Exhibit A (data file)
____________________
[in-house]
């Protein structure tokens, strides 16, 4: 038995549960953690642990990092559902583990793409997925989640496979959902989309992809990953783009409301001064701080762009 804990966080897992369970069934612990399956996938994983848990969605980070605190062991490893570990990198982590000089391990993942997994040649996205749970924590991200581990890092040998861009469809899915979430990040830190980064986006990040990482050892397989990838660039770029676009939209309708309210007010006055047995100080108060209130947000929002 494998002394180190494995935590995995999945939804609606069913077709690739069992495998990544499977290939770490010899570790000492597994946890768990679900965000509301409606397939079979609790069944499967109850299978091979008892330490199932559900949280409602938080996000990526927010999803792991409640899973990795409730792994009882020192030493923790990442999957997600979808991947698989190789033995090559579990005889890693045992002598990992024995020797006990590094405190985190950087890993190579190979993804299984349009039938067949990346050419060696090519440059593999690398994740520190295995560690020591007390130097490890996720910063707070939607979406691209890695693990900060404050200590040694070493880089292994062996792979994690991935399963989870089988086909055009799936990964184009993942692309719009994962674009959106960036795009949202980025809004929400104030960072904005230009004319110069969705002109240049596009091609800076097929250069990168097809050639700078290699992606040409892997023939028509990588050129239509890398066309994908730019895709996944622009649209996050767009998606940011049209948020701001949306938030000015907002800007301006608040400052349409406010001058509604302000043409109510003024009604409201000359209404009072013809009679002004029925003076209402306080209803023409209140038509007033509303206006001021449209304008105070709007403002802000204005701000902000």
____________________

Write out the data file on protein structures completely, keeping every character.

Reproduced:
[in-house]
């Protein structure tokens, strides 16, 4: 038995549960953690642990990092559902583990793409997925989640496979959902989309992809990953783009409301001064701080762009 804990966080897992369970069934612990399956996938994983848990969605980070605190062991490893570990990198982590000089391990993942997994040649996205749970924590991200581990890092040998861009469809899915979430990040830190980064986006990040990482050892397989990838660039770029676009939209309708309210007010006055047995100080108060209130947000929002 494998002394180190494995935590995995999945939804609606069913077709690739069992495998990544499977290939770490010899570790000492597994946890768990679900965000509301409606397939079979609790069944499967109850299978091979008892330490199932559900949280409602938080996000990526927010999803792991409640899973990795409730792994009882020192030493923790990442999957997600979808991947698989190789033995090559579990005889890693045992002598990992024995020797006990590094405190985190950087890993190579190979993804299984349009039938067949990346050419060696090519440059593999690398994740520190295995560690020591007390130097490890996720910063707070939607979406691209890695693990900060404050200590040694070493880089292994062996792979994690991935399963989870089988086909055009799936990964184009993942692309719009994962674009959106960036795009949202980025809004929400104030960072904005230009004319110069969705002109240049596009091609800076097929250069990168097809050639700078290699992606040409892997023939028509990588050129239509890398066309994908730019895709996944622009649209996050767009998606940011049209948020701001949306938030000015907002800007301006608040400052349409406010001058509604302000043409109510003024009604409201000359209404009072013809009679002004029925003076209402306080209803023409209140038509007033509303206006001021449209304008105070709007403002802000204005701000902000």